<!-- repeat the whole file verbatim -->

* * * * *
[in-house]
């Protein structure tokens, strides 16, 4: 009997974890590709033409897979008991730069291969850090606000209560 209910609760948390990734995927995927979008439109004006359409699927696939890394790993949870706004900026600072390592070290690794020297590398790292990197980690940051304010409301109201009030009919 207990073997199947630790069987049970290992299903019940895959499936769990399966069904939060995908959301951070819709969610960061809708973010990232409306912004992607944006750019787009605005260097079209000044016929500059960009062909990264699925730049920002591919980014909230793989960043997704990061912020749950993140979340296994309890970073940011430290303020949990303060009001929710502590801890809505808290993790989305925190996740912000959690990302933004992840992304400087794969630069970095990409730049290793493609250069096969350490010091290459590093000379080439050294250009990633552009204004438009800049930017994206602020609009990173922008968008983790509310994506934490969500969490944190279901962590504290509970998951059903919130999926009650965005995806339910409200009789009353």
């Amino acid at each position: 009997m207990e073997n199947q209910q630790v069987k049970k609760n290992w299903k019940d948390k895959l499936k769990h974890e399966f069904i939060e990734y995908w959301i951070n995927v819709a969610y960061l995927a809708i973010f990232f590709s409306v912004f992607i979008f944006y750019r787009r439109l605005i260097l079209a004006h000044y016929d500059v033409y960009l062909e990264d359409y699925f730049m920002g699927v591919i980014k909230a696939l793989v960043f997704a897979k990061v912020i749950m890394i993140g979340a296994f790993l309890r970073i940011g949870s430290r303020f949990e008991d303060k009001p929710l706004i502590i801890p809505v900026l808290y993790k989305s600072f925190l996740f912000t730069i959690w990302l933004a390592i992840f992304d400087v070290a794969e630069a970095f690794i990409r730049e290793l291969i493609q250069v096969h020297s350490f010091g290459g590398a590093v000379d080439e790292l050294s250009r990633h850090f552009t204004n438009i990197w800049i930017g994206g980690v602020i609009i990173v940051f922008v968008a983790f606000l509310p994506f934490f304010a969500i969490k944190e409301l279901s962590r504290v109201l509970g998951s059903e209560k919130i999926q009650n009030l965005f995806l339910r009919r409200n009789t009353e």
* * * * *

[in-house]
């Protein structure tokens, strides 16, 4: 009997974890590709033409897979008991730069291969850090606000209560 209910609760948390990734995927995927979008439109004006359409699927696939890394790993949870706004900026600072390592070290690794020297590398790292990197980690940051304010409301109201009030009919 207990073997199947630790069987049970290992299903019940895959499936769990399966069904939060995908959301951070819709969610960061809708973010990232409306912004992607944006750019787009605005260097079209000044016929500059960009062909990264699925730049920002591919980014909230793989960043997704990061912020749950993140979340296994309890970073940011430290303020949990303060009001929710502590801890809505808290993790989305925190996740912000959690990302933004992840992304400087794969630069970095990409730049290793493609250069096969350490010091290459590093000379080439050294250009990633552009204004438009800049930017994206602020609009990173922008968008983790509310994506934490969500969490944190279901962590504290509970998951059903919130999926009650965005995806339910409200009789009353």
């Amino acid at each position: 009997m207990e073997n199947q209910q630790v069987k049970k609760n290992w299903k019940d948390k895959l499936k769990h974890e399966f069904i939060e990734y995908w959301i951070n995927v819709a969610y960061l995927a809708i973010f990232f590709s409306v912004f992607i979008f944006y750019r787009r439109l605005i260097l079209a004006h000044y016929d500059v033409y960009l062909e990264d359409y699925f730049m920002g699927v591919i980014k909230a696939l793989v960043f997704a897979k990061v912020i749950m890394i993140g979340a296994f790993l309890r970073i940011g949870s430290r303020f949990e008991d303060k009001p929710l706004i502590i801890p809505v900026l808290y993790k989305s600072f925190l996740f912000t730069i959690w990302l933004a390592i992840f992304d400087v070290a794969e630069a970095f690794i990409r730049e290793l291969i493609q250069v096969h020297s350490f010091g290459g590398a590093v000379d080439e790292l050294s250009r990633h850090f552009t204004n438009i990197w800049i930017g994206g980690v602020i609009i990173v940051f922008v968008a983790f606000l509310p994506f934490f304010a969500i969490k944190e409301l279901s962590r504290v109201l509970g998951s059903e209560k919130i999926q009650n009030l965005f995806l339910r009919r409200n009789t009353e």